“political scientists have mainly regarded political parties as a healthy way of counteracting the power of single-issue interest groups.”

…because parties are necessarily alliances of disparate constituencies, political scientists have mainly regarded them as a healthy way of counteracting the power of single-issue interest groups. It’s hard not to wonder about an account in which a party is captive to interest groups at some moments but not at others.

Nicholas Lemann, “Evening the Odds,” The New Yorker (23 April 2012), 73.

“It is in the nature of intellectual life…to gravitate toward the extreme alternative position”

It is in the nature of intellectual life – and part of its value – to gravitate toward the extreme alternative position, since that is usually the one most in need of articulation…. We want big minds to voice extreme ideas, since our smaller minds already voice the saner ones.

Adam Gopnik, “Facing History,” The New Yorker (9 April 2012), 74.

“All Zionists agree also that an undivided Jerusalem must remain Israel’s capital”

All Zionists agree also that an undivided Jerusalem must remain Israel’s capital. This is a matter of intense importance, not only to Israel and its supporters, but to humanity as a whole. During the nineteen years that Jordan occupied East Jerusalem, thirty-four of the thirty-five synagogues in the Jewish Quarter were contemptuously blasted into dusty rubble. Thirty-eight thousand Jewish graves on the Mount of Olives were wantonly destroyed; many tombstones were used to pave Jordanian army latrines. Even Christians residing in Israel weren’t not allowed to visit their shrines in the Old City.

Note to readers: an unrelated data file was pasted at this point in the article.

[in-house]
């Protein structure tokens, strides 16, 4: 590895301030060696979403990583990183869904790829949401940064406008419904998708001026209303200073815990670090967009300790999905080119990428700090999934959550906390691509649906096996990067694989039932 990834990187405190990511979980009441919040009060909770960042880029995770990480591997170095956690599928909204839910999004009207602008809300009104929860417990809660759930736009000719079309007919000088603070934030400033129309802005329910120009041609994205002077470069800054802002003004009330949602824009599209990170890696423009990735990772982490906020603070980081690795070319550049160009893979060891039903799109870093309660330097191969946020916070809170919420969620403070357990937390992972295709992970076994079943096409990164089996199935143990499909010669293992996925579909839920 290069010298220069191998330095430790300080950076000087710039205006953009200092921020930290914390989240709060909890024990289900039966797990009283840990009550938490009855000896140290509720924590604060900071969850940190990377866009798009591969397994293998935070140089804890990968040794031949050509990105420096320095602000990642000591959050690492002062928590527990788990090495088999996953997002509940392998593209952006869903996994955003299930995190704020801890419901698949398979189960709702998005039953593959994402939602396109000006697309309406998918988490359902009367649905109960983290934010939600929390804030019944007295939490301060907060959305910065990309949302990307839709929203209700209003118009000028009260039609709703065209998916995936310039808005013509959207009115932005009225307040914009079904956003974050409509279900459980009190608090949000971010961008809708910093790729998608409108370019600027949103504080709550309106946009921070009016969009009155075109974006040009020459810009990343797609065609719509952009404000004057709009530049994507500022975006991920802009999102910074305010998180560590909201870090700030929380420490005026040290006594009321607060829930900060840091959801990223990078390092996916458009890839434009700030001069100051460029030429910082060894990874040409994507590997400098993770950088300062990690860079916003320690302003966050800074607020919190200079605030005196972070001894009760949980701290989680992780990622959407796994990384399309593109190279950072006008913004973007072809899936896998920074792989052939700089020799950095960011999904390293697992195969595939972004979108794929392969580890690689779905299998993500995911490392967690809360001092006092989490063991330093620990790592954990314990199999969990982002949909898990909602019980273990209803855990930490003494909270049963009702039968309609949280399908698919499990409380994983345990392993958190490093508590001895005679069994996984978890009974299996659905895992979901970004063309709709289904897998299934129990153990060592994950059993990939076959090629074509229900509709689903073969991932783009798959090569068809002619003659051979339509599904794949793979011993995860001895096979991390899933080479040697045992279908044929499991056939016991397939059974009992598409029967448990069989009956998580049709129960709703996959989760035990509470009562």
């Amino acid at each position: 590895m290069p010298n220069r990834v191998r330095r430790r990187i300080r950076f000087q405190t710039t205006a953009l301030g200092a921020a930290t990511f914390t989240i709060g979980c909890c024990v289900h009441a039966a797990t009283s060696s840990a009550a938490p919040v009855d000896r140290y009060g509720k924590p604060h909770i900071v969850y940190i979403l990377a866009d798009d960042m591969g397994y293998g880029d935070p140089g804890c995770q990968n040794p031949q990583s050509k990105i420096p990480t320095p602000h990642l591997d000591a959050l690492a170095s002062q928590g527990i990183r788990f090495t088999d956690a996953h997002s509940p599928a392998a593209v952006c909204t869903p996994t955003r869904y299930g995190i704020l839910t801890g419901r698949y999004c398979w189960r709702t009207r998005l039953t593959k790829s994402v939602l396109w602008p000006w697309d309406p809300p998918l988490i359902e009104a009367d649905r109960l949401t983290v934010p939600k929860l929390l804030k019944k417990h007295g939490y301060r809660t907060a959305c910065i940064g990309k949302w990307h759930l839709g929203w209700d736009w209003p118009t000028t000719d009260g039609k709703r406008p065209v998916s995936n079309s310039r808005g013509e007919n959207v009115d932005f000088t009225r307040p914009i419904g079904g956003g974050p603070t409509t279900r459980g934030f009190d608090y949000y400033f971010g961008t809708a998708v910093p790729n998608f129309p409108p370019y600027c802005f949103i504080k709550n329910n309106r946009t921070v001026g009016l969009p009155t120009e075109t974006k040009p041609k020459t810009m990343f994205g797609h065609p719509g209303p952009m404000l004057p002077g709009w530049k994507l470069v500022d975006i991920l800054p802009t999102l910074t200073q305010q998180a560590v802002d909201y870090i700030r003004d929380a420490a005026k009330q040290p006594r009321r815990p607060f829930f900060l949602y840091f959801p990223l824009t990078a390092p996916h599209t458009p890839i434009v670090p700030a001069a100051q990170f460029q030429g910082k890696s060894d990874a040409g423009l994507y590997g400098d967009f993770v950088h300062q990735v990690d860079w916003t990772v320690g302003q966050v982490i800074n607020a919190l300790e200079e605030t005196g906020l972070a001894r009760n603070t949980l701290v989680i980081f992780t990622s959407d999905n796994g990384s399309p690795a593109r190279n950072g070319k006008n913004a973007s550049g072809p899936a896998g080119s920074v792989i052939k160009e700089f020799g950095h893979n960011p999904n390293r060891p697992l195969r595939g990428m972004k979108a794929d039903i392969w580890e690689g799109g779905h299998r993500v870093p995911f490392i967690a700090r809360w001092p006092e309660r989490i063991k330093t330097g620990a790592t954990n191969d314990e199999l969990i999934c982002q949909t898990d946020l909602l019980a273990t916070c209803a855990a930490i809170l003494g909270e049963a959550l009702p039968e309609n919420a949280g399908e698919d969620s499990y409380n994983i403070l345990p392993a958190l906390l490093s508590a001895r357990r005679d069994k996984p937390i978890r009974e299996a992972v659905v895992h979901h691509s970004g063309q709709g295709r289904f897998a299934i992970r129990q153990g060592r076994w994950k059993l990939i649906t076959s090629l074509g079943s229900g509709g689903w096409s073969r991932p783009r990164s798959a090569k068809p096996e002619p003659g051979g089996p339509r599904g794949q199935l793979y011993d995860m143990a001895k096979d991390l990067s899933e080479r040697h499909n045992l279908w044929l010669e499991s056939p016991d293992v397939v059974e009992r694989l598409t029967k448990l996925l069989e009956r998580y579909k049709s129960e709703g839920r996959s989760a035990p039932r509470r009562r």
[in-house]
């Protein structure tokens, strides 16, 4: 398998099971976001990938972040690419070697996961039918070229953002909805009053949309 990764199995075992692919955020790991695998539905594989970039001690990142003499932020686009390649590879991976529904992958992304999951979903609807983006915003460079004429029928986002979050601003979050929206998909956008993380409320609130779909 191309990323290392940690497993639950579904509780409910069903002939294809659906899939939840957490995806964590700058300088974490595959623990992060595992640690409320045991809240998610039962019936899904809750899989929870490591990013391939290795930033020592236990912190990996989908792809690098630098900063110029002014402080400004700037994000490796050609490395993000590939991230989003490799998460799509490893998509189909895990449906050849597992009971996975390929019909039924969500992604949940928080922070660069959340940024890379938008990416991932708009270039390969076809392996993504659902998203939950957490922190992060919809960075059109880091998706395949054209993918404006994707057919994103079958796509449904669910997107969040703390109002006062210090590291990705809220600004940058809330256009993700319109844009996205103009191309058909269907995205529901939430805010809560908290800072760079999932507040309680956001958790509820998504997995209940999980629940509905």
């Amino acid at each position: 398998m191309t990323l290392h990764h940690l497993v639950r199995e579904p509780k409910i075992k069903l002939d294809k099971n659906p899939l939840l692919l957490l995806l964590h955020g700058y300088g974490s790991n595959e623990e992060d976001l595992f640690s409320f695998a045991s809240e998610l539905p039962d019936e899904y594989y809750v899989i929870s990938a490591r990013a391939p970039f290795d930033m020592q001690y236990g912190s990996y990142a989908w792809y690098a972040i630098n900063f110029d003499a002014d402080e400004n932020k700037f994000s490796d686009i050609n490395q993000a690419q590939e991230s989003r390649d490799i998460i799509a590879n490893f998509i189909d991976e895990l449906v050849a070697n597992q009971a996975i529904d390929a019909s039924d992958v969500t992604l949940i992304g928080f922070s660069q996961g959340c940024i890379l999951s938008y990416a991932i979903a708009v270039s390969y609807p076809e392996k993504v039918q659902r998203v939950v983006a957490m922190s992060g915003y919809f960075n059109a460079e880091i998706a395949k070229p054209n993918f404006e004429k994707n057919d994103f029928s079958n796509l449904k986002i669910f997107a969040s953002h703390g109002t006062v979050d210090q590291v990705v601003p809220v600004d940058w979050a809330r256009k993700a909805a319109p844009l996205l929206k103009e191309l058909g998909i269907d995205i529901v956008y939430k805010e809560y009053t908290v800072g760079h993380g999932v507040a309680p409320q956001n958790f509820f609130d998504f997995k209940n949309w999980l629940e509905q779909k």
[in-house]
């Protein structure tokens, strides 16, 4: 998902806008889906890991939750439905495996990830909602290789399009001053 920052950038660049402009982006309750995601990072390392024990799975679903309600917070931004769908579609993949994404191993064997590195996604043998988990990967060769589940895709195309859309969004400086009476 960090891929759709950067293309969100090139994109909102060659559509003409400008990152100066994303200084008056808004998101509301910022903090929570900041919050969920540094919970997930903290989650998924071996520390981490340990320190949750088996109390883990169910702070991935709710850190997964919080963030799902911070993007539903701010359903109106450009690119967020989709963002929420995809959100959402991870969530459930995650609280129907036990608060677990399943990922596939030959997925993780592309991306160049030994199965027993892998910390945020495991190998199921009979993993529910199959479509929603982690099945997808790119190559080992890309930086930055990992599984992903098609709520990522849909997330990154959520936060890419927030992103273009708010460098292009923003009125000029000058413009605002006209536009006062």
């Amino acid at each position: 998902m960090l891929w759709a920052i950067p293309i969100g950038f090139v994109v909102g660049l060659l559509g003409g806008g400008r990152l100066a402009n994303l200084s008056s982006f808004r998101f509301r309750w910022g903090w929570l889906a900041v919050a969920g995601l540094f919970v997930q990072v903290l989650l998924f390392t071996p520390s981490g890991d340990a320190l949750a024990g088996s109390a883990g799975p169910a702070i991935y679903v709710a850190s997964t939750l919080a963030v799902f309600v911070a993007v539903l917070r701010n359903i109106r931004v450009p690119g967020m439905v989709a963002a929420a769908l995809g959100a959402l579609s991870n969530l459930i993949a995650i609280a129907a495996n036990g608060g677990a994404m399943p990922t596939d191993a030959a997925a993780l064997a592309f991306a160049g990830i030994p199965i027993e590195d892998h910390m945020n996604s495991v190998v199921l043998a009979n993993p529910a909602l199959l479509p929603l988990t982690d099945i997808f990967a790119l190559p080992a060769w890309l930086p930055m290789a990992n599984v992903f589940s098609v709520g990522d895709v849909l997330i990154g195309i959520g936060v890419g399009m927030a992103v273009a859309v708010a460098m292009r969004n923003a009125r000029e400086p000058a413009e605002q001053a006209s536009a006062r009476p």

Roland B. Gittelsohn, Partners in Destiny: Reform Judaism and Zionism (New York: Union of American Hebrew Congregations, 1984), 10.

“…historic Judaism has been neither religion nor nationalism exclusively, but religion and nationalism organically intertwined”

In truth, historic Judaism has been neither religion nor nationalism exclusively, but religion and nationalism organically intertwined. Whoever attempts to separate them, to make the tradition appear as if it were only religion or only nationalism, will succeed in concocting an aberrant monstrosity, a caricature which won’t even resemble authentic Judaism.

Roland B. Gittelsohn, Partners in Destiny: Reform Judaism and Zionism (New York: Union of American Hebrew Congregations, 1984), 2.

“Let the Jew really become familiar with this part of his heritage”

Let the Jew really become familiar with this part of his heritage. Let him, through a little effort at learning and devotion, come to know and to understand his faith, even if only in a very simple and elementary manner. He will soon realize that Judaism is a superb religious philosophy of life, a religion which is highly intelligent as well as being emotionally deeply attractive; that it is forward looking and indomitably hopeful; that it is a religion through which mankind can really seek and progressively find its salvation and happiness upon earth.

Leon I. Feuer, On Being a Jew (New York: Bloch Publishing Company, 1947), 76.

“we Jews almost defy definition. We are a unique demographic group; none of the customary sociological categories is a perfect fit for us”

We must begin by trying to define Judaism and the Jewish people, no easy task even for one who has spent a lifetime studying Jewish history. Worlds like religious and secular and nationalistic, which have clear-cut meanings in other contexts, become fuzzy and confused when applied to us. The plain fact is that we Jews almost defy definition. We are a unique demographic group; none of the customary sociological categories is a perfect fit for us.

 

We are a religious group, true, but simultaneously more than that. We share some facets of national existence, but not all of us partake of them fully. We are an ethnic entity, yet at the same time an admixture of many races. If we are to be defined with any measure of accuracy, a new term must be devised, peculiarly and uniquely for us.

Roland B. Gittelsohn, Partners in Destiny: Reform Judaism and Zionism (New York: Union of American Hebrew Congregations, 1984), 1.